By Paolo von Schirach
September 30, 2012
WASHINGTON – Supposedly stock markets are the best vehicles to provide rational capital allocation to promising publicly traded enterprises. Well, it may come to you as a shock, but it is not so. There can be millions of better of examples to illustrate this, but let me pick just this one not because it is egregious but because it is recent.
Manufacturing data blip
After several months of disappointing decline, the US manufacturing index went up, just a little bit. As an expert put it, numerically this one month advance is insignificant; but psychologically it boosted market sentiment. And so, in early trading, the Dow Jones shot up 150 points, a substantial advance.
Which is to say that a small bit of quasi-news can move billions of dollars in a matter of hours of even minutes, this way changing significantly the valuation of major companies. And all this happens because traders had an emotional reaction to the news. Irrespective of the substantive value of the new information, it made them “feel good” and so they went to Wall Street and bought stocks. And we call this behavior “rational allocation of scarce resources“? This is real money, folks.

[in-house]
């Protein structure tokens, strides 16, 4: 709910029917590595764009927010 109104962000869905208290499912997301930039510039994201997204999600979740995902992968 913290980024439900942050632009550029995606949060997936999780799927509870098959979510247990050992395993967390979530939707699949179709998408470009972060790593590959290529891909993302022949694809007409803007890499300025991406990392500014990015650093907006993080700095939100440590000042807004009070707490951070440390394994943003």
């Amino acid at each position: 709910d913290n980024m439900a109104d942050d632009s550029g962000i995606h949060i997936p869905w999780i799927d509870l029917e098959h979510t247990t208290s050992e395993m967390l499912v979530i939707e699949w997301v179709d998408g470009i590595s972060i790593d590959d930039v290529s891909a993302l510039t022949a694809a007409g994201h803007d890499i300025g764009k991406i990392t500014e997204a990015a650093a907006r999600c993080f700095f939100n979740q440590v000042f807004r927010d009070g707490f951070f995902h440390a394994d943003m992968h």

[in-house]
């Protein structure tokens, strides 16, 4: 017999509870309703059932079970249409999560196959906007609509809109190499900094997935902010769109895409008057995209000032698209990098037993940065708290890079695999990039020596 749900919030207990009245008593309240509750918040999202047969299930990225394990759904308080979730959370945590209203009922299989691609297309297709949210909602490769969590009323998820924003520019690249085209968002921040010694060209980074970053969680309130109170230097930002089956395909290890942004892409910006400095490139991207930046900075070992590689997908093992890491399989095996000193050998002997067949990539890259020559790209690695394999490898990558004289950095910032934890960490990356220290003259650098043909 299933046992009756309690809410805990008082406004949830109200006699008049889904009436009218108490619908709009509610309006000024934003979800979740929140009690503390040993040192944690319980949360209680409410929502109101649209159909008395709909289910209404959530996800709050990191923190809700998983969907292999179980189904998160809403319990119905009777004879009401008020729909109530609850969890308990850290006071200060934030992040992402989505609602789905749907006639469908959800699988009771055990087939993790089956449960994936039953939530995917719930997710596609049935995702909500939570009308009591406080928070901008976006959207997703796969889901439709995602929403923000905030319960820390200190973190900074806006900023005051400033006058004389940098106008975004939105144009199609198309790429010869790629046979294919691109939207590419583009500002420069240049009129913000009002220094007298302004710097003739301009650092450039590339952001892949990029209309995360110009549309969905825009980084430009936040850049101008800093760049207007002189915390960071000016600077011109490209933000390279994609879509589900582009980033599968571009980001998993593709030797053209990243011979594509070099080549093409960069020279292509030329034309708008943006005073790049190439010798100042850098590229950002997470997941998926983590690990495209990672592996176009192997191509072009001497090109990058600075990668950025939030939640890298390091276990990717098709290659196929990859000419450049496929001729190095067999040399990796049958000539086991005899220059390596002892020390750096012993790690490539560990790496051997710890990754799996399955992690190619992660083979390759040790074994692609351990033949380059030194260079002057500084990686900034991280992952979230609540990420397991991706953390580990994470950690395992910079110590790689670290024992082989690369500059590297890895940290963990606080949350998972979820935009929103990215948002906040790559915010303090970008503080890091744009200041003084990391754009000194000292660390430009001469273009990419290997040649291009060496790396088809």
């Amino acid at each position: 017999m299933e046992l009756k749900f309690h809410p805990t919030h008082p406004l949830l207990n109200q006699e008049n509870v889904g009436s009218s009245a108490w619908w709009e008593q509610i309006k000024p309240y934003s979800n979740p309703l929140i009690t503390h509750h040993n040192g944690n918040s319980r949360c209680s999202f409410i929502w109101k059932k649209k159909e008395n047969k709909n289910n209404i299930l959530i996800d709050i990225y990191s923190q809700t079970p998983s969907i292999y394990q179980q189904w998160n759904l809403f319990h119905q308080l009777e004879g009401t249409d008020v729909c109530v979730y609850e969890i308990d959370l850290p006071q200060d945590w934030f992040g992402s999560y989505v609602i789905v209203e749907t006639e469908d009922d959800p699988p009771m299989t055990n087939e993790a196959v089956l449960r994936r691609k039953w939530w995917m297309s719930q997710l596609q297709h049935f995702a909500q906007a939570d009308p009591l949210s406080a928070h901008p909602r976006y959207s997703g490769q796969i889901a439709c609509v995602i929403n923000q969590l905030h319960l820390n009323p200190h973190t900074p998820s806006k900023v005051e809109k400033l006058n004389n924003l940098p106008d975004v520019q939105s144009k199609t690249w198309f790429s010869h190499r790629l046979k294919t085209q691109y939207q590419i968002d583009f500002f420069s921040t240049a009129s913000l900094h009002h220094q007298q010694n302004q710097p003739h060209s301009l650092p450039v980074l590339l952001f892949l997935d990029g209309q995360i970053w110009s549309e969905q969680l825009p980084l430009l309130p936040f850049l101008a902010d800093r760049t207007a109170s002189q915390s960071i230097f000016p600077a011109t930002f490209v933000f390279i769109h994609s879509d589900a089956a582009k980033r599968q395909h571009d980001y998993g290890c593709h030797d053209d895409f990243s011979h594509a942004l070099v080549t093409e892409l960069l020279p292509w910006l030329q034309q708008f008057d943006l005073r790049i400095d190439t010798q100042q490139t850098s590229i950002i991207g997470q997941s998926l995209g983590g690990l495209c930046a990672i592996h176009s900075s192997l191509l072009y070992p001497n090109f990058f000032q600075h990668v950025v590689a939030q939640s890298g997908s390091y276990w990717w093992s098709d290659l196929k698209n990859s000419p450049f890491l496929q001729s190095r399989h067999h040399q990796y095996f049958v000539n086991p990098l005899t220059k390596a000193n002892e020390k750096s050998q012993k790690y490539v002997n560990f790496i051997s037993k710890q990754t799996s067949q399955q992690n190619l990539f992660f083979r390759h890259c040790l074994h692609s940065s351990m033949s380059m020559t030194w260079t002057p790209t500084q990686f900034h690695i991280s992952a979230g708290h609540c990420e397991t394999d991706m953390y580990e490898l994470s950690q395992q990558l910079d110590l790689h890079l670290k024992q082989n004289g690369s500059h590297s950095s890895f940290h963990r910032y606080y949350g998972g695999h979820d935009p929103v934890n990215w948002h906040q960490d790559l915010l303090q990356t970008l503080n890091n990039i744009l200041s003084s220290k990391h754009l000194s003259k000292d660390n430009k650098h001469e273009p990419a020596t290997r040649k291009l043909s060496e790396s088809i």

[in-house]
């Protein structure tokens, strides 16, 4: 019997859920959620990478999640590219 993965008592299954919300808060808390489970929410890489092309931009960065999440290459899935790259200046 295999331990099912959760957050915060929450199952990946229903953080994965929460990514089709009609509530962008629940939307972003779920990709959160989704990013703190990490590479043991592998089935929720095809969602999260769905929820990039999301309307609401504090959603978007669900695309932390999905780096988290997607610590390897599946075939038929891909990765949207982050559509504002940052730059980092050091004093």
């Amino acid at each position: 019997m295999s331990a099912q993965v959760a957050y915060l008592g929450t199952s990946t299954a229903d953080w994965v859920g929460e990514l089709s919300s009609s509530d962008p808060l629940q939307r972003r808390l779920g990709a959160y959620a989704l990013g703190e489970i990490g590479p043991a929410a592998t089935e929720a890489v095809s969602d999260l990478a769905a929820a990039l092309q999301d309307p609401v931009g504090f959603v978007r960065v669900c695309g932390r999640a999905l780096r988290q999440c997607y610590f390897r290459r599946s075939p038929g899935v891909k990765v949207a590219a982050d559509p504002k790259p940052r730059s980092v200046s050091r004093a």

Bernanke provided a sobering picture
But how about reacting to real news? On the same day of this manufacturing data high, Ben Bernanke, Chairman of the Federal Reserve, speaking in Indiana provided a sobering picture of the US economy. No, we are not headed towards another recession, Bernanke said. However, we have a dismal rate of growth (under 2%) that cannot possibly help in mopping up our stubbornly high unemployment rate. What is worse, he continued, there are just too many long-term unemployed Americans. The longer people have been out of job, the harder it is to get back into the labor market. Which is to say, our hard times are far from over.
Now, what should a rational person do? Be conservative on the basis of a relatively pessimistic outlook presented by a leading policy-maker, or be daring on the basis on a one month small blip, affecting just one index?
In the long run, stock valuations may provide a true reflection of real economic value. But on a day-to-day basis they are mostly a reflection of irrational mood swings: enthusiasm or fear, (in some cases panic). So much for a system designed to provide a rational allocation of scarce resources.